Last week I received a free copy of A Vintage Year by Kate Preston, with the promise that I’d review it and give my honest opinion of this book. So here it is:
Through the main character, former tennis star Harris Tucker, the reader gets a look at the immoral, self-centered world of a celebrity athlete. He’s portrayed as a careless playboy pursuing the pleasures of the flesh— seemingly well indulged in this by many attractive women. But as the story opens he botches an important game and his politically-aspiring mother, disgraced by his fiasco on the tennis court, disowns him. Then his accountant and best friend shuts off his allowance until he learns to curb his wild spending.
In Laura Bollier the reader sees the struggles of a young divorcee tackling both the hard work and planning necessary to keep the family’s grape-growing business solvent and the parenting responsibilities of a single mother. On a dare she offers Harris a week of work, an action that gets her some flak from her family. He may be clueless, but he’s desperate enough to stick it out.
If you are familiar with vineyards, and especially wine production in CA, you will find those details more interesting than I did. I felt the book slowed down in the middle as the writer took time to describe regional vine culture and wine festivals.
I found the story is well told, the plot believable, the characters well fleshed out. Most of the story moved along well. However, the relationship between Harris and Laura is a long, drawn out affair more off than on. And I did feel Harris’s mother’s “Wicked Witch of the West” role was sometimes overplayed. It’s a totally secular story; there are no religious references in it at all.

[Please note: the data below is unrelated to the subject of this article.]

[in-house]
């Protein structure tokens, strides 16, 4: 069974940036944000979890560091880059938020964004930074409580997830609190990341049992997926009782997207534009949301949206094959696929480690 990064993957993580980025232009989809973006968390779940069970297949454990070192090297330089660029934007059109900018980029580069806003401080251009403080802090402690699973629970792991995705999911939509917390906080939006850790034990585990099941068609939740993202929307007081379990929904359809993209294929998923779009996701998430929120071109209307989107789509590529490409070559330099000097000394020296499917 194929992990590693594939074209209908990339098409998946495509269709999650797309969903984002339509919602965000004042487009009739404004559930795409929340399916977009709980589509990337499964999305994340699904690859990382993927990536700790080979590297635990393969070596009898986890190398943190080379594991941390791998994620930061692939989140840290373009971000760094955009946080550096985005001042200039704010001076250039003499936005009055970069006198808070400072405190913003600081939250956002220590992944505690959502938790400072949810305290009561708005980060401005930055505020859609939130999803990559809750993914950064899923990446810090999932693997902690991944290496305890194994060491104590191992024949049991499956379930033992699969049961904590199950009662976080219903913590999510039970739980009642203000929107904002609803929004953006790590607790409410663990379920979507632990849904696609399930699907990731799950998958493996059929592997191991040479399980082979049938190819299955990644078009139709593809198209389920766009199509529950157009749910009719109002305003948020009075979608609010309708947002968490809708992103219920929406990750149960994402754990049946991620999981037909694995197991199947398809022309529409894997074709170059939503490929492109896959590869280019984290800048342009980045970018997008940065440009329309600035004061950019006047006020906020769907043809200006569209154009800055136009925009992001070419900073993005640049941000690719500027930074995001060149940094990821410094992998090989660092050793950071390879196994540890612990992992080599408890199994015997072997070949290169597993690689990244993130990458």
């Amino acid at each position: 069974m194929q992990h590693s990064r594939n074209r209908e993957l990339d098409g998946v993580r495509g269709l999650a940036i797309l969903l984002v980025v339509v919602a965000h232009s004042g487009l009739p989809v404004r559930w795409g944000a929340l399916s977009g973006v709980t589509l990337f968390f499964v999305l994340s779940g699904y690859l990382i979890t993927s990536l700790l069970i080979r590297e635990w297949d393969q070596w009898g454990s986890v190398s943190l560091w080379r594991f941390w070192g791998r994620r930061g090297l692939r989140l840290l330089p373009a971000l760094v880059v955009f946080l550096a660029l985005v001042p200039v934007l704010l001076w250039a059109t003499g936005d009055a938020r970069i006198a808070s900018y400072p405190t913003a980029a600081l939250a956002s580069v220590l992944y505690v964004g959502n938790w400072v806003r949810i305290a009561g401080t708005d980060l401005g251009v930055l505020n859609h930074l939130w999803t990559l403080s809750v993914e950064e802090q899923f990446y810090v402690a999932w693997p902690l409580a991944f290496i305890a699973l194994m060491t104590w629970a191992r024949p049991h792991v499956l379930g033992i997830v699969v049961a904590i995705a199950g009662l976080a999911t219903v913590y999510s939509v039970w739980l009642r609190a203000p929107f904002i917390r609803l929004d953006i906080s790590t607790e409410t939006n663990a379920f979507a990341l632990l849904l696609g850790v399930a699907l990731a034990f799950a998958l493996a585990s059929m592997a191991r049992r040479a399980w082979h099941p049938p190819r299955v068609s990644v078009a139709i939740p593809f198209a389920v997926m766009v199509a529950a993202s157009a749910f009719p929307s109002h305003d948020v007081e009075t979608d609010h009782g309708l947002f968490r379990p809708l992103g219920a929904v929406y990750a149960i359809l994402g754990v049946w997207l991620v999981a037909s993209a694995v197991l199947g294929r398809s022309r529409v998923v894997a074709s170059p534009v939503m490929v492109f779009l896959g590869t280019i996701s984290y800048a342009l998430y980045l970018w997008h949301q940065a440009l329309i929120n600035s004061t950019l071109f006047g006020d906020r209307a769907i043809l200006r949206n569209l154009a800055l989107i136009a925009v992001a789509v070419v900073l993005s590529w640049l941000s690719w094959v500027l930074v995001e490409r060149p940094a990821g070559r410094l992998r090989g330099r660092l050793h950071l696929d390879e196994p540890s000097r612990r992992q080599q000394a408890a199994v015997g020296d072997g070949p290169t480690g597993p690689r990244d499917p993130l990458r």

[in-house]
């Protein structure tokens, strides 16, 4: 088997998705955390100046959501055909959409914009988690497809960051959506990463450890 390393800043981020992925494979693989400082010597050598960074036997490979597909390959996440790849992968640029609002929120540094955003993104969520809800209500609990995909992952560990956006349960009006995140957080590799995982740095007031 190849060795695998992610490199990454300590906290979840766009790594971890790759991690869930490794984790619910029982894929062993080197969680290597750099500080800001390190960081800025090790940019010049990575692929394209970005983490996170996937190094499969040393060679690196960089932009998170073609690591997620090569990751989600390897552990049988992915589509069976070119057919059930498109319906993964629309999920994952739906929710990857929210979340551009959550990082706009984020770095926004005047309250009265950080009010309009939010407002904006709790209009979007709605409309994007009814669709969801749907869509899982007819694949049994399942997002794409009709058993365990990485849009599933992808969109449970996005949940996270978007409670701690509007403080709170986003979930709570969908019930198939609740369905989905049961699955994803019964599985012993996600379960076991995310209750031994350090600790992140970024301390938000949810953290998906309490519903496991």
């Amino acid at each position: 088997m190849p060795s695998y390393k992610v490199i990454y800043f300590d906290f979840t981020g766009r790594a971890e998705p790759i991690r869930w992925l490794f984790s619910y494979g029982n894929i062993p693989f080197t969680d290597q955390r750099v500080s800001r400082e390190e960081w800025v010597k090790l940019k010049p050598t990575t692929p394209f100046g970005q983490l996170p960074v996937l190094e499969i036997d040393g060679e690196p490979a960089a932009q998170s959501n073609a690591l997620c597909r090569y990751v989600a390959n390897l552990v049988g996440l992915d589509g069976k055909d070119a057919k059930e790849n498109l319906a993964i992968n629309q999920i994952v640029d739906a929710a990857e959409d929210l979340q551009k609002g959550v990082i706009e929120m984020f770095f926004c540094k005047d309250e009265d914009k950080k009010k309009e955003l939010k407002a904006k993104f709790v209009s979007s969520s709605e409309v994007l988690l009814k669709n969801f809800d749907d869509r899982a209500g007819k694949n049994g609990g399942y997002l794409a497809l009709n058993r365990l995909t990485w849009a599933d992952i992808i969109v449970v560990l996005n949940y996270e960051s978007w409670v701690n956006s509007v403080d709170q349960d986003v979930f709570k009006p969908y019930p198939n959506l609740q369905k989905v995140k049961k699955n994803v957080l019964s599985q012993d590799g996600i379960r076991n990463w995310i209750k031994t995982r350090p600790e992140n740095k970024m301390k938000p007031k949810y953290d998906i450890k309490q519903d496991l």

It seems the editor and writer got tired partway through the book. It could use one more editorial polishing, especially the last third. Language got a little coarser in the tense spots toward the end, too. There are typos, missing words, wrong verb tenses and such that an editor should have caught.
In places the personal pronouns are confusing; in a few spots the POV switches abruptly from one character to another, sometimes in the middle of a paragraph, and the reader is left to guess where exactly the break comes. There were places where the writer “showed” us but then told us anyway — and places where we were just told. Over all it was an interesting story.